In testimony before Subcommittee on Coast Guard and Maritime Transportation Subcommittee of the House Transportation and Infrastructure Committee, Tom Allegretti, President & CEO of The American Waterways Operators, urged Congress to push for the expeditious publication of U.S. Coast Guard regulations on towing vessel inspections, also known as Subchapter M.
Noting that Congress directed the Coast Guard to undertake this rulemaking more than nine years ago and that the deadline for issuing a final rule has long passed, Mr. Allegretti stated, “We need to get the towing vessel inspection rule done, and done right, right away to advance our shared goals of improving safety, security and environmental stewardship.”
Mr. Allegretti detailed for Subcommittee members milestones in the long history of cooperation between Congress, the Coast Guard and the tugboat, towboat and barge industry, specifically mentioning the many positive accomplishments that have occurred over the past two decades to improve vessel safety.
“For more than 20 years, we have been engaged on a journey of continuous improvement. The Coast Guard, Congress and our industry’s shipper-customers have been active partners, demanding that we strive daily to achieve the goal of zero harm to human life, to the environment and to property as we transport the nation’s waterborne commerce.”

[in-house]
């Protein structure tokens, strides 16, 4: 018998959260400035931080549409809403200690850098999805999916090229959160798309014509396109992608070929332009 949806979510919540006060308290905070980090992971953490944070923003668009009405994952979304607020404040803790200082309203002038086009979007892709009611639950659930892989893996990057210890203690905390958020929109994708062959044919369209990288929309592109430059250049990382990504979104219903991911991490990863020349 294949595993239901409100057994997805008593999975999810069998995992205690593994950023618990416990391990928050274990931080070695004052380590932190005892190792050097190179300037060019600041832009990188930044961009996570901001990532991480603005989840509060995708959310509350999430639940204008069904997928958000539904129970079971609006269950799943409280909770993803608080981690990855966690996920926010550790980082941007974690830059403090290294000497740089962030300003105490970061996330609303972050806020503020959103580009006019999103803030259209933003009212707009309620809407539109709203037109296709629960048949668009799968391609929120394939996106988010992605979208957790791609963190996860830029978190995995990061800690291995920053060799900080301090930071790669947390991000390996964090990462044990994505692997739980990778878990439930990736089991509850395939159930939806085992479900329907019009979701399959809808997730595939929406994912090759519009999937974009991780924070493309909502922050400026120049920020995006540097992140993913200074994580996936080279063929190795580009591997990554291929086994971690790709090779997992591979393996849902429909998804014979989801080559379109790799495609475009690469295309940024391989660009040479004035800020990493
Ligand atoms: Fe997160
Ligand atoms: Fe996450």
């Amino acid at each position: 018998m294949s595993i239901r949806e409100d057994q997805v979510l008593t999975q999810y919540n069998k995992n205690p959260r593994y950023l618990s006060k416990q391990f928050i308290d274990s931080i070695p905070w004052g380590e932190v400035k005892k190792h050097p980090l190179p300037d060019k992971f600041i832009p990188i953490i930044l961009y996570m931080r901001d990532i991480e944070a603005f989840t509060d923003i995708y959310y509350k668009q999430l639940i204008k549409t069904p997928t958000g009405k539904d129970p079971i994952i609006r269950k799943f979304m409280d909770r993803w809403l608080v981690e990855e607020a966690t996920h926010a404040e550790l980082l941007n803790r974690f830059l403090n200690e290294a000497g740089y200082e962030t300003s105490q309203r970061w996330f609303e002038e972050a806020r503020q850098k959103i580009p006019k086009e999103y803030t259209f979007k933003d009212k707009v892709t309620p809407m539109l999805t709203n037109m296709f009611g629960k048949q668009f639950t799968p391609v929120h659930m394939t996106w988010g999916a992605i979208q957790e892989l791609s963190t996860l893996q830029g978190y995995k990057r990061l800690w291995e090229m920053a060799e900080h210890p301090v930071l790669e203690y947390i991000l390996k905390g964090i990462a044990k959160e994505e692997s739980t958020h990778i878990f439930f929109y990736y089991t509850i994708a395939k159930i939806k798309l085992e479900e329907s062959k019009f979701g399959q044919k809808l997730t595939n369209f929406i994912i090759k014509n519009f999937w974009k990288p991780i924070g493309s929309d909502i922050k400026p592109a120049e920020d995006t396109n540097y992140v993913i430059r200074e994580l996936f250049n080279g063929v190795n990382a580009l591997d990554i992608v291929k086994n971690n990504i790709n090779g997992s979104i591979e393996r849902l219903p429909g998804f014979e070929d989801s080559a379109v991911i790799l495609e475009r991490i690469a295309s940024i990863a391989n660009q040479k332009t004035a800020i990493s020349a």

“That journey has produced meaningful results, but we have not yet achieved our goal of zero harm,” Mr. Allegretti continued. “The critical missing link is publication of the towing vessel inspection rule which will raise industry safety standards by building on the safeguards that quality companies have already put in place and ensuring that all vessels achieve a minimum safety threshold necessary to protect lives, the environment and property.”
“We understand that the federal rulemaking process takes time,” Mr. Allegretti added. “But, we very frustrated that this congressionally mandated rulemaking has taken so long, and that there is no clear end in sight. We are especially frustrated because the benefits of action are so great, the consequences of inaction are so severe, and our industry is asking to be regulated.”